Prescription Pets

For nearly five years Anna Lamb, 36, has struggled with depression. She has sought help from doctors, taken various prescription and over the counter medications, vitamins, and an array of natural remedies all in an effort to control it. What has perhaps been the most welcome and effective antidote to combating her depression, however, came to her by chance in the form of a neglected, seven year old border collie named Mike. A friend of hers who is active in a border collie rescue group convinced Anna to bring Mike home and care for him. “It was hard to live alone,” she explains, “hard to come home at times. The only thing facing me was cleaning, the television, the computer, the telephone; no other living being. Mike has changed that. Itís nice to come home and have him waiting for me. One of my classmates even told me a
short time after I got Mike that my disposition changed. I seemed happier.”

Researchers are working to determine whether or not there is any valid medical evidence to support what pet owners like Anna have professed all along, that pets make a positive difference in their lives. In recent years studies have been done with groups of people such as those who live alone, the elderly, and even married couples to see what health benefits, if any, are gained from owning a pet. These studies have included looking at the physical as well as emotional aspects of pet ownership.

Karen Allen, Research Scientist from the Department of Medicine, State University of New York at Buffalo, specializes in research on the physiological effects pets have on humans. One of her studies involved 48 stockbrokers, all of whom were being treated with ACE inhibitors, medication for high blood pressure. They all lived alone and had not owned pets for at least five years prior to the study. Allen chose people who had the means and desire to care for a pet. ‘I wanted to make sure these were very responsible people,’ she says. She also made sure each of them would welcome a pet into their lives if they were selected to be part of a group that was assigned pets. When the study began, half of the participants were selected at random and asked to acquire their choice of a dog or a cat. At the end of six months, when they were all receiving ACE inhibitors, those people in the pet-owning group remained significantly more stable during stressful times than those without the pets. They showed less of an increase of blood pressure and heart rates than the non pet-owner group. After the study was completed, and the participants were told of the results, Allen says, ‘They kept the animals, and in fact, at least half of the people [in the study] who got the drugs went out and got pets.’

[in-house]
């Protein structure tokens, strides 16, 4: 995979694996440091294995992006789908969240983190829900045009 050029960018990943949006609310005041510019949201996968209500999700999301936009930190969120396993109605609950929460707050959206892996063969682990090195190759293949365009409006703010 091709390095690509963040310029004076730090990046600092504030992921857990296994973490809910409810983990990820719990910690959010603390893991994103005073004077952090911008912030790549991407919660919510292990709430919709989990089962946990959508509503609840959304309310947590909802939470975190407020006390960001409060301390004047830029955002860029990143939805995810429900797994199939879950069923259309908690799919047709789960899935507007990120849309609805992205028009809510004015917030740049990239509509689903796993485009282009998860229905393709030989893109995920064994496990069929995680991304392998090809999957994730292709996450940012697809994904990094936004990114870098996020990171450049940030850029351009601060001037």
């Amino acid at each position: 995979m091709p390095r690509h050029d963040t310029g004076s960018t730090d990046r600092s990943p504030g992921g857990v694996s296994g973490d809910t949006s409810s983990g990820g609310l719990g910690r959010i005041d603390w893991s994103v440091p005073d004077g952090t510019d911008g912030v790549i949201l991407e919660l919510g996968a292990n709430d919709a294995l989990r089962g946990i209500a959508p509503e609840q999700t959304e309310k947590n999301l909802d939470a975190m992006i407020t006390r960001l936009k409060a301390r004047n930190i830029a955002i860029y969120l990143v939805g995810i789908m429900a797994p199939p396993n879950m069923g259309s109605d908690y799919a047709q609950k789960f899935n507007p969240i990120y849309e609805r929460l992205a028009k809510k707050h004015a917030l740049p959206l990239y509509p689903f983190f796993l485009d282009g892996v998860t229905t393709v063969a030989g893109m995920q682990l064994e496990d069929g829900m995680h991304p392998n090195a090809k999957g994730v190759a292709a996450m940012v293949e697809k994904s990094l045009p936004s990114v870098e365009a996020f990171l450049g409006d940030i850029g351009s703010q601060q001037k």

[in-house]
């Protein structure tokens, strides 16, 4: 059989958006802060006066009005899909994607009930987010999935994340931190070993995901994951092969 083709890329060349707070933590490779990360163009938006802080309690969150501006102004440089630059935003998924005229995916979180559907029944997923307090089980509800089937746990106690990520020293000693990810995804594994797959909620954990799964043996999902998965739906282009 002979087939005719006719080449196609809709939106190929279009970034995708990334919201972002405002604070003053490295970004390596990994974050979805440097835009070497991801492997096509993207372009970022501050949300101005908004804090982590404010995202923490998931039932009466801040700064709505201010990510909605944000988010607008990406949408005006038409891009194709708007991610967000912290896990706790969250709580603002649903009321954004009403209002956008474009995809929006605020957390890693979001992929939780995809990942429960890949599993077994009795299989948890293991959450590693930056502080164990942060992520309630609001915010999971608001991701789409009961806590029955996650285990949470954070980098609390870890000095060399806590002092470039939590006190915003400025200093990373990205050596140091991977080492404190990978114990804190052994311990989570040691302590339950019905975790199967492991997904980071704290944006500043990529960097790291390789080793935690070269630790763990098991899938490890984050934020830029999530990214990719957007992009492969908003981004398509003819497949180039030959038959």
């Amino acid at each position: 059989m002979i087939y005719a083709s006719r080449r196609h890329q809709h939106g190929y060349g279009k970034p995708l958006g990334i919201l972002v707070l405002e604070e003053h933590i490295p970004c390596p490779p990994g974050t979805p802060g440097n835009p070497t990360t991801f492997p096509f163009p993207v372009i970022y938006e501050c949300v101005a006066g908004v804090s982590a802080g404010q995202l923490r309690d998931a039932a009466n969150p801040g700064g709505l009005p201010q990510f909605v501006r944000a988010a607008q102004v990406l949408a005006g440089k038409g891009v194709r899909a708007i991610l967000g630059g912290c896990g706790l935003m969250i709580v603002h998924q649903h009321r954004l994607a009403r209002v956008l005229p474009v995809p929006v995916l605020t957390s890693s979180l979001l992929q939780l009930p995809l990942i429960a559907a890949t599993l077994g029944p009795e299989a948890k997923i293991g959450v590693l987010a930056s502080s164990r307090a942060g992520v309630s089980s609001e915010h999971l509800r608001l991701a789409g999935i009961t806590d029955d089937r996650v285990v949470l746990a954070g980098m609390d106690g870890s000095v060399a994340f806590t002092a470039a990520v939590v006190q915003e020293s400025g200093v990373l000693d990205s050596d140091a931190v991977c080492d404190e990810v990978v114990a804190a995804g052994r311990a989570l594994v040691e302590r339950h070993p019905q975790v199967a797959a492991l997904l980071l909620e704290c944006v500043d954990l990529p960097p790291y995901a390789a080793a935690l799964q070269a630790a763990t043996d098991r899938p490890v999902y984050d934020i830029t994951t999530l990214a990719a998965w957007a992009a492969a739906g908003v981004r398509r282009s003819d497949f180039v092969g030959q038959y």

“One interesting finding that we seem to have discovered,” Allen points out, “is that people who have the fewest social contacts seem to benefit the most. We think it’s because pets substitute for a certain type of social support.” An earlier research project she did involved elderly women, who lived alone, with a pet. She found that they tend to be more active and have lower blood pressure than other elderly women living alone with no pets. Because pets demand attention and exercise, quite often this makes their owners more active than their counterparts who do not have pets. Additionally, this increased activity translates into health benefits such as less depression and anxiety, and increased social behavior, which alone has been proven to be beneficial to our health.

So, should you rush out to the shelter and adopt Fido to improve your health? That all depends. According to Allen, people who benefit the most from having pets are those who view the animal as a cherished member of the family. You might think of Anna though, who has found a best friend and pseudo therapist in her dog, Mike. “He is very affectionate,” Anna says. “Mikie looks at me with his big brown eyes and forces me to get up when I’m depressed. It’s hard when he’s asking me to save his life and let him outside but he also seems to care about how I feel. Now I have someone to nurture.” But the truth is, Anna and Mike both have someone to nurture.

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